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Machineries of joy: Futurotic

Darren Tofts

Ian Haig, Futurotic, 2003 Ian Haig, Futurotic, 2003
photo Andrew Curtis
Futurotic manifests Ian Haig’s ongoing interest in the strange relations between the body and technology and, in particular, the peculiar and often disturbing uses people find for the gadgets that increasingly surround us at home and work. While the impetus for Futurotic arose from this interest in “looking at everyday technological items and re-thinking them, transforming them”, the specific preoccupation of this work involved the perverse sexual uses of domestic appliances. In the context of the trajectory of Haig’s work, there is something appropriate in this conjunction of, for example, vacuum cleaners and masturbation. But there is actually a vast literature devoted to the history of domestic appliances as sex devices and Haig has clearly done his homework.

Futurotic takes this inquiry further by defamiliarising the very idea of prosthetic sex. Haig’s preposterous yet vaguely functional assemblages cleverly reinterpret the idea of the sex toy as a slightly bizarre concept. The care with which he has made these objects draws attention to the artifice and craft at the heart of the sex industry. Just think of the verisimilitude of dildos—you know what I’m talking about—fake vaginas, ‘signature’ penises, prosthetic anuses and the like, their deft simulation of human anatomy, abstracted from the body and endowed with the portability of any other object. The titles of Haig’s works—Afternoon Delight, Perfect Day, The Things I Love About You—are ingenious overtures to commercial erotica and their invocation of intimacy and pleasure. But you won’t find anything like The Mole, I Feel Much Better Now or No Place Like Home in Sexyland, Club X or even the Toolshed. In Haig’s hands, the conjunction of machinery and gratification brings with it extreme scenarios, as in Over the Rainbow, a “preparatory sex change device” in which the utilitarian Bamix becomes the basis of a sinister looking instrument, the sex toy of choice for the transgendered individual.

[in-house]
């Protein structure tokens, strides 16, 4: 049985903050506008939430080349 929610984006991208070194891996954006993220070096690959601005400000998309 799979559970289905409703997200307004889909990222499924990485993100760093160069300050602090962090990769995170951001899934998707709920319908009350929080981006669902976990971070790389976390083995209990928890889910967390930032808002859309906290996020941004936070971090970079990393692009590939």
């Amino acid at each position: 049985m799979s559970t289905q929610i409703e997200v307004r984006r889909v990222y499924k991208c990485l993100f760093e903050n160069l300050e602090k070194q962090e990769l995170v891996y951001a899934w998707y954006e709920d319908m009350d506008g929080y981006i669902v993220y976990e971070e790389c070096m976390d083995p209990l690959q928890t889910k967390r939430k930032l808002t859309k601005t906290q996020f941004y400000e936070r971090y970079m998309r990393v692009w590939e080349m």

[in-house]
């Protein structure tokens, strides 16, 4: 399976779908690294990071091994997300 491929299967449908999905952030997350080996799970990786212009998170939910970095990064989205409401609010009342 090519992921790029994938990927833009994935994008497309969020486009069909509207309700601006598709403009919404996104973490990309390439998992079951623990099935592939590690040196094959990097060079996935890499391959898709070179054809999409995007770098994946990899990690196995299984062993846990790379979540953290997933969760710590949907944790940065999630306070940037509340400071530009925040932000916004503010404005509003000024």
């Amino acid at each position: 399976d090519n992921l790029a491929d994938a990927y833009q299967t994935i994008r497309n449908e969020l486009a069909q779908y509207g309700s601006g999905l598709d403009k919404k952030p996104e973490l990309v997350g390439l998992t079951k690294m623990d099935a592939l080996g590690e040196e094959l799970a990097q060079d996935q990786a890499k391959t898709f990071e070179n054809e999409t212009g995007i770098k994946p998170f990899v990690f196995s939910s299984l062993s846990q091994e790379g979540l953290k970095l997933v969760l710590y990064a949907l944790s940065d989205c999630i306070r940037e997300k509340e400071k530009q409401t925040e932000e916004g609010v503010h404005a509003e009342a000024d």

The plausibility and stylised functionality of Haig’s futurotic devices astutely draws attention to the strange, obsessive nature of the sex industry. “I consciously drew on this reservoir of ideas...from the sex industry to do with links between sex and technology. The things that you can actually buy in sex shops are strange things in themselves; so I was conscious with my works that they had to be even stranger than that, more extreme. A lot of popular culture is actually more interesting than a lot of art, and art needs to be aware of things that are visible in popular culture and take them somewhere else.”

Somewhere else for Haig is an imaginary future, though still grounded in actuality, in which the technology of sex, sex itself as technology, dismantles any remaining boundaries between the human body and machinery. “I wanted to make these modified household devices, which have actually been used for different kinds of masturbation, such as the vacuum cleaner, and turn them into sex toys for some kind of super evolved human, or...alien species.” In this sense Futurotic is a complex mix of satire, irony and play and, at a much more profound level, dread. Haig’s work brings us back again and again to the conviction that our interfaces with technology transform us in ways that are not always positive, nor always foreseeable. Not that he is especially po-faced on this point, nor in any way moralistic. On the contrary, Haig is interested in the deeper, psychic dimension of what it means to be technologised.